The start-up challenge – realizing your vision depends on the right context

Revisiting Kourosh

It has been a while since I visited “Workflow: beyond productivity” by Kourosh Dini. I am still working on a number of articles that bring the ideas in his book to a corporate context. This post is not among those articles. I want to talk about start-ups and one of the challenges they face. But Kourosh triggered me in thinking about this, by the following quote in his book:

“Creative intentions, by definition, have unclear visions. We do not know what is being made except in the process of it being made and often not fully until sometime after its completion.”

First, what a wonderful description of the outcome of creative thinking. It especially highlights how ‘fragile’ creative thinking can be in terms of its results. But that is not what I want to talk about.

My first reaction to this statement was that this was one of the most apt descriptions of the challenges a lot of innovative tech start-ups face nowadays. An interesting idea is turned into a “solution”. That solution goes through several iterations. If the iteration turns out a marketable solution before the money runs out, the start-up is likely to succeed. Success for a start-up can be being bought or going it alone on profitable path. If not, the start-up runs out of money and dies.

Natural selection?

It appears a bit like natural selection among tech start-ups, but I was wondering about the dynamics behind it. The reason? I “consulted” for two start-ups in the past years. One of them failed. The other one appears to be on the road to making it, potentially making it big.

The first start-up, Navitell, was the brainchild of two friends of mine, Isabelle Maenhout and Luc Buntinx. Their creative intention which was turned into a solution was linking geo-location information to content. Content would be triggered depending on where the person holding the device was or was heading to. The solution worked both with GPS and through WIFI.

Now, the Navitell solution was great, but there was no real market for the solution. Why? They pitched their solution in 2007, before the true smartphone (r)evolution. You may not remember this, but in 2007 not too many people had a smartphone. Nokia still reigned supreme, and Apple was only just starting to make inroads in the smartphone market. Navitell was very early with their solution, as it turns out too early. They had a wonderful creative intention but the lack of a growing or even a mature market of phones to use their solution on turned out to be an insurmountable problem. Their creative intention was too fragile.

In addition, their sources of funding were not really up to speed with the reality of tech innovation. Luc and Isabelle spent a lot of time dealing with administration and trying to pitch the solution to potential clients, rather than with solution iteration.

They had to fold before the smartphone revolution really had started. I still think this is a significant loss for innovation in Belgium.

Zentrick – touching tables to interactive video platform

The other example I want to share is Zentrick. In 2008 I was one of the coaches for a competition in which young creative entrepreneurs could pitch their solutions and get funding. Zentrick had been assigned to me, and over a number of phonecalls and meetings I assisted them a bit. The exchanges with these very young guys – just out of university – were highly interactive and focused every single time. They were a lot of fun.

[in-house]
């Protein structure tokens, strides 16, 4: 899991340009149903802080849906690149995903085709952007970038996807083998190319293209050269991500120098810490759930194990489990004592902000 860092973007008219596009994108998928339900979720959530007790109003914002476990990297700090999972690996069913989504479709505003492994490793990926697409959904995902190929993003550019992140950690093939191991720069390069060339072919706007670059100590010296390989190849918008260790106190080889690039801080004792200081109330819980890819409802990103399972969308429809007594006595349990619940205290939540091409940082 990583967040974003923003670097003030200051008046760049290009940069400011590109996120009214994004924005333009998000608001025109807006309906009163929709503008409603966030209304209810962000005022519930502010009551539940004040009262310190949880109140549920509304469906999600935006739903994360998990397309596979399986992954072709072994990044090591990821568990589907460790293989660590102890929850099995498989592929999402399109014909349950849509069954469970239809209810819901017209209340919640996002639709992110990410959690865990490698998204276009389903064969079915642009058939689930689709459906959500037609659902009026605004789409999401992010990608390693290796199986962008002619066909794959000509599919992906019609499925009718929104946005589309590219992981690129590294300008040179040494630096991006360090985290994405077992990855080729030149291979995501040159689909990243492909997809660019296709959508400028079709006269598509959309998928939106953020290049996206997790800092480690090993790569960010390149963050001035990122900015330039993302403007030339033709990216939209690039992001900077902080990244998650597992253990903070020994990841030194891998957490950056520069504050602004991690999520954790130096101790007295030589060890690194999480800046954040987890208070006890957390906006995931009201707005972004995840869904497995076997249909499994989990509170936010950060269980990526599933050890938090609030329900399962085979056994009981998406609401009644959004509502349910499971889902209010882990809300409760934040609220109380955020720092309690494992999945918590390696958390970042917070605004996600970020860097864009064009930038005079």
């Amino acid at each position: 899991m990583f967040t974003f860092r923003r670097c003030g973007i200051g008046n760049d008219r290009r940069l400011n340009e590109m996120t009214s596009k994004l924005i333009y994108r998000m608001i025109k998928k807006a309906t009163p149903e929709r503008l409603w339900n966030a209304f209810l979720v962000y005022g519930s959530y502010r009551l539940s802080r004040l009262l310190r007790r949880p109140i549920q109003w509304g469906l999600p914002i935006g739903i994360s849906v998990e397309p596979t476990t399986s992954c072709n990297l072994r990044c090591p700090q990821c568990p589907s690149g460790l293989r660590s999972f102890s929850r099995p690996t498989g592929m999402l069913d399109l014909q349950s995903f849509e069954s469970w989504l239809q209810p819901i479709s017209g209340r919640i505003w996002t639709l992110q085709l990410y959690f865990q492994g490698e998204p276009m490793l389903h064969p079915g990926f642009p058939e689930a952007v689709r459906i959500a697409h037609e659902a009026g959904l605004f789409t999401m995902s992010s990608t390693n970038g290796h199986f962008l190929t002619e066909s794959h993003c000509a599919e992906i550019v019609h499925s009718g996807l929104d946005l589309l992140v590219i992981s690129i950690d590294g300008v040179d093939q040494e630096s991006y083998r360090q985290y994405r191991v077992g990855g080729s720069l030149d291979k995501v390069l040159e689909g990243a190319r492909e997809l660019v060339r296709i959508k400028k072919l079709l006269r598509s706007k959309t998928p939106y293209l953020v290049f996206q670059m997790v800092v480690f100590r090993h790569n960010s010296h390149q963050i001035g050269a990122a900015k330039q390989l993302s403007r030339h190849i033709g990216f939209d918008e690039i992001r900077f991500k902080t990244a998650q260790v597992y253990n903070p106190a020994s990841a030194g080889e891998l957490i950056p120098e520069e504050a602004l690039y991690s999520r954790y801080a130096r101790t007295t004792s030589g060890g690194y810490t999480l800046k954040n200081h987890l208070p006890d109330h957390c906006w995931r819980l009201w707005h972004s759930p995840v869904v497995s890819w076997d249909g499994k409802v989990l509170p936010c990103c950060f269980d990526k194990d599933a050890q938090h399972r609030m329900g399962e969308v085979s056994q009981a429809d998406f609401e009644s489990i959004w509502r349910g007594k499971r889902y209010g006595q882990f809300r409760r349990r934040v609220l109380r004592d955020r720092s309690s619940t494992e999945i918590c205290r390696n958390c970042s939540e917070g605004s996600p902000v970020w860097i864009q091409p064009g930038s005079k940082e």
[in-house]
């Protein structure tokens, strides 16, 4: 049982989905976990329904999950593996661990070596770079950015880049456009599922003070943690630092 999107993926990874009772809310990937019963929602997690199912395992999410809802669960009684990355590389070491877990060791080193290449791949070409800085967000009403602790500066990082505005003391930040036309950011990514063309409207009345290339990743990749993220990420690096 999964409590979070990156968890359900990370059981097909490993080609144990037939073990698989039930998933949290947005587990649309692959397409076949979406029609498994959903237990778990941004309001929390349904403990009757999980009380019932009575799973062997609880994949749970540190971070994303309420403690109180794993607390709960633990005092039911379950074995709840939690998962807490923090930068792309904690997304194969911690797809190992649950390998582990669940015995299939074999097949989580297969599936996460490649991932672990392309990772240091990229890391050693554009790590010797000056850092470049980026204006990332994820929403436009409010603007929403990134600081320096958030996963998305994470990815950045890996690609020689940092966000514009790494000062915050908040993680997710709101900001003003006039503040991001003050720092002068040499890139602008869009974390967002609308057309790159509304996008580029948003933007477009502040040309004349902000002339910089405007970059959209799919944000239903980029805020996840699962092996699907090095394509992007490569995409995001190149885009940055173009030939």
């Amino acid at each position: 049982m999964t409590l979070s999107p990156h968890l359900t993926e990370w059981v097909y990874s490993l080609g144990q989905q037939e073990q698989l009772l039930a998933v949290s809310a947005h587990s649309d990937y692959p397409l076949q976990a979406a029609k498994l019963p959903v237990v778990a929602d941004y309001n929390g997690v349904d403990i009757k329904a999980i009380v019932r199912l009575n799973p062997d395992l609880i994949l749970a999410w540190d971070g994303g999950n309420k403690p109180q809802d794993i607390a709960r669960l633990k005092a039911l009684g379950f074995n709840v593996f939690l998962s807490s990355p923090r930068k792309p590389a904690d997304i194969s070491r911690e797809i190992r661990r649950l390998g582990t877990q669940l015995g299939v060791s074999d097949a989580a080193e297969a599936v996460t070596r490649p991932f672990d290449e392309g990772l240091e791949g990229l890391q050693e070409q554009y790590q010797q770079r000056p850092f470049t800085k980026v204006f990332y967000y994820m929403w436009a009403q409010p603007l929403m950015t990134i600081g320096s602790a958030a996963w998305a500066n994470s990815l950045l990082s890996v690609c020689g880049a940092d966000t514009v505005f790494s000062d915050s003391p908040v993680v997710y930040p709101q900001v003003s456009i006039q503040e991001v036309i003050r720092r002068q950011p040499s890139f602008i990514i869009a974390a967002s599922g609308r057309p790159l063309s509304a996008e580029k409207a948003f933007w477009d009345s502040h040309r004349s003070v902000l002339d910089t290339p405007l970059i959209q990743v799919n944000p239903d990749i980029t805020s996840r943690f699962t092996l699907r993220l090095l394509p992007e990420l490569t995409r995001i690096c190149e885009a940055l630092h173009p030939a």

Their initial solution was touch screen technology for large screens and tables. However, once they realized the future was not in that market, they started to iterate their solutions. They had a good work division, with Pieter Mees and Pieter Delbeke working on the solution, refining and iterating and Frederik Neus working on marketing the solution and making sure all parties had the information necessary.

Supported by funding from a number of sources, they hit on a very marketable solution during their iterations. They are currently one of the most promising interactive video platforms out there. I see them being bought out soon.

What is the lesson here?

One failure, one likely success. Looking back, I see two highly competent teams working on either solution. The Navitell team actually had more experience than the Zentrick team when they started. I see no real differing factors that would have allowed for predictability of success, other than the following two:

  1. Iteration speed: Zentrick iterated more and faster than Navitell. Navitell was required to deal with a lot of administration. They were less able to focus on the iteration of the solution. This is actually a problem that is entirely attributable to the funding type they had received, but that’s another story;
  2. Technological convergence: in their iterations, Zentrick went from technology that existed but with very limited household penetration to technology which is about to be present in most of the households: some form of TV or platform offering some kind of interactivity, such as set-top boxes. Their solution converged with the existing technology. They look at what that technology is about to be able to do. Navitell could not but wait until the technology caught up with their solution. That took too much time.

In my mind, the major difference I can readily identify is that Zentrick is skating to where the puck will be very soon. Navitell was in the rink, on the ice, a couple of weeks before the season started. They ended up alone, in the cold, for too long.

I ultimately link this to context … success, especially in the tech start-up world, can only happen in a situation where content aligns with context. In absence of a suitable context, content stands alone, without traction, and ultimately whithers and dies.